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Given: SInt16 *samples = NULL;

What does (char **)(&samples) declare?

Edit to show actual use case:

CMBlockBufferGetDataPointer(audioBlockBuffer, audioBlockBufferOffset, &lengthAtOffset, &totalLength, (char **)(&samples));
//  CMBlockBufferGetDataPointer(<CMBlockBufferRef theBuffer>, <size_t offset>, <size_t *lengthAtOffset>, <size_t *totalLength>, <char **dataPointer>)
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Ah, I see now. But in this case, wouldn't char *samples = NULL then be the right declaration for your pointer to match the CMBlockBufferGetDataPointer definition? then you don't need to use the (char **) cast. Personally, if I can get rid of casts, I feel more confident that I won't accidentally reference the data incorrectly. –  Rob Jul 9 '12 at 23:22
    
@Robert Ryan: That came out of Apple's SpeakHere sample app. I was just trying to figure how to get to the buffer data. –  user523234 Jul 10 '12 at 18:27

3 Answers 3

up vote 1 down vote accepted

Update: The original question was asking simply What does (char **)(&samples) declare? As such, in my original answer I tried to outline the possible uses of that syntax in the abstract. But subsequently it was clarified that this was for a parameter to CMBlockBufferGetDataPointer. But I'll leave my original answer for the sake of completeness.

Original answer:

This syntax has one of two possible interpretations. First, this syntax can be used as a pointer to a pointer of a SInt16 which has been cast to a pointer to a pointer of a char. By the way, Apple uses the term indirect reference for these pointers to pointers. Or, second, this could be a pointer to an array of SInt16 which has been cast to a pointer to an array of char. It depends upon how this (char **)&samples is being used.

Focusing on the first interpretation, in your example the variable samples is defined to be (SInt16 *), a pointer (or direct reference) to a SInt16 (a signed short integer). Thus &samples is the address of that that samples pointer, which could properly be used in any situation where you need to pass a pointer to a pointer (an indirect reference) of a SInt16, namely (SInt16 **).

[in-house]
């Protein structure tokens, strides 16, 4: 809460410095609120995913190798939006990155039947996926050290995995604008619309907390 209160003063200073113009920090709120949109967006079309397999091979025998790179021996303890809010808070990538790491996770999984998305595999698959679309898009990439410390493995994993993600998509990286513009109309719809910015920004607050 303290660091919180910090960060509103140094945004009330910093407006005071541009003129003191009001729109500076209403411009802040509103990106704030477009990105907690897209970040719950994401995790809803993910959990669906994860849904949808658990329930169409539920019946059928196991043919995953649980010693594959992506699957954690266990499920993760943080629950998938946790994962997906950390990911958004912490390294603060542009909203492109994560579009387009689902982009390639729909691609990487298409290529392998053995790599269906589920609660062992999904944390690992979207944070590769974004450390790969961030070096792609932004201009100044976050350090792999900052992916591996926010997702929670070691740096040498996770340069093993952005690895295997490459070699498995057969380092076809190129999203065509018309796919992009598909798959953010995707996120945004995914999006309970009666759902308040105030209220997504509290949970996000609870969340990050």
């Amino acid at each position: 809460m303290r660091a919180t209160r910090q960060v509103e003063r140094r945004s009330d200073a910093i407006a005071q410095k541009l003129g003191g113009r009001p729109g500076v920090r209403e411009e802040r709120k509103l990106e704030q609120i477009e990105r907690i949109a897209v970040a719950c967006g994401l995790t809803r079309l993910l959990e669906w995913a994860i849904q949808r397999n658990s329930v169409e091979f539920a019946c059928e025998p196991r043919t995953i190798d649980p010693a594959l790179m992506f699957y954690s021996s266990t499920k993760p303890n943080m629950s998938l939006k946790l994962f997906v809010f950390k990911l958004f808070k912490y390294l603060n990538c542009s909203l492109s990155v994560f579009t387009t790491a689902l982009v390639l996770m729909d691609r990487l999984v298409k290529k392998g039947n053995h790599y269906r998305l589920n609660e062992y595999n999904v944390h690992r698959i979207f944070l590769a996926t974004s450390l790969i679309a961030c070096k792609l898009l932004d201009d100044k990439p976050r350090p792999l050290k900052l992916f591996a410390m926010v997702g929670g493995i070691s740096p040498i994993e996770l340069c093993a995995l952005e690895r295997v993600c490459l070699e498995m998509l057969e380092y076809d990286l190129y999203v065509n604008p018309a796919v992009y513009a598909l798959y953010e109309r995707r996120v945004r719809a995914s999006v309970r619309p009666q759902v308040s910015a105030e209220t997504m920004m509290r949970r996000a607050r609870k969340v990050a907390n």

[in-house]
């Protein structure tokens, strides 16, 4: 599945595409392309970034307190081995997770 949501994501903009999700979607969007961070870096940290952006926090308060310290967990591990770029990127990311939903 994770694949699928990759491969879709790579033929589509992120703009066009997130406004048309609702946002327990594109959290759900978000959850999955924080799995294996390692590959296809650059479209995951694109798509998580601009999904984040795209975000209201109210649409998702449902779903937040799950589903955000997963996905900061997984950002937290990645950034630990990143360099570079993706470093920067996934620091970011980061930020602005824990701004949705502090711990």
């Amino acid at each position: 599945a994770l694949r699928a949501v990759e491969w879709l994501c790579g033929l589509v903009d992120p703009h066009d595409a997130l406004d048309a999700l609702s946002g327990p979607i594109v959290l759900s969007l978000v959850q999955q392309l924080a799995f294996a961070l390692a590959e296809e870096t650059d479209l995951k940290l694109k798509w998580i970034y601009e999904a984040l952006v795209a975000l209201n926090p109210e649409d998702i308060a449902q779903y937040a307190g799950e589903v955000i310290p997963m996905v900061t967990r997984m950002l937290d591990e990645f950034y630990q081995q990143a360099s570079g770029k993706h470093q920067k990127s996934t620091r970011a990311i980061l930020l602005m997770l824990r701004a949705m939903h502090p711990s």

In terms of where you'd use a pointer to a pointer, an indirect reference, it's frequently used when you have a method that will allocate some memory for some object and it needs to update one of your pointers with a reference to this new object. The most common Cocoa example of this construct is the frequent use of (NSError **). You can see examples of this in Apple's Error Handling Programming Guide.

What's strange about your example, is that you're casting &samples, your indirect reference to a SInt16 (or a pointer to an array of SInt16), to be a (char **), a char indirect reference (or an array of char). That sends a shudder down the spine of all of us reformed C programmers. If you do this, you should be very, very comfortable with the code that is using this construct as this is a little dangerous. But I realize that we're sometimes constrained by legacy code.

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See my comment for dasblinkenlight. –  user523234 Jul 9 '12 at 12:56
    
@user523234 I've tried to clarify my answer a bit. –  Rob Jul 9 '12 at 17:34
    
Robert Ryan: Your answer is >> 25 points!!!!. I will have to reread again and again. But I now have a much better picture… I believe in my case it was "a pointer to an array of SInt16 which has been cast to a pointer to an array of char". I updated my original question with the actual syntax in use. If you could make a comment on it. I really am appreciated. –  user523234 Jul 9 '12 at 23:07

It interprets the array of what I assume to be 16 bit shorts as an array of pointers to chars. That means that if the shorts provided aren't valid pointers, you're in deep trouble.

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See my comment for dasblinkenlight. –  user523234 Jul 9 '12 at 12:56

Given that variables are declared only once, the (char **)(&samples) is a pointer expression, not a declaration. It casts an SInt16 pointer to char**.

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I have a dilemma: Each of answers from dasblinkenlight, Linuxios, and Robert Ryan has the explanation that I was looking for. But neither one is complete by itself from my respective. So, I will upvote each answer for now… –  user523234 Jul 9 '12 at 12:55

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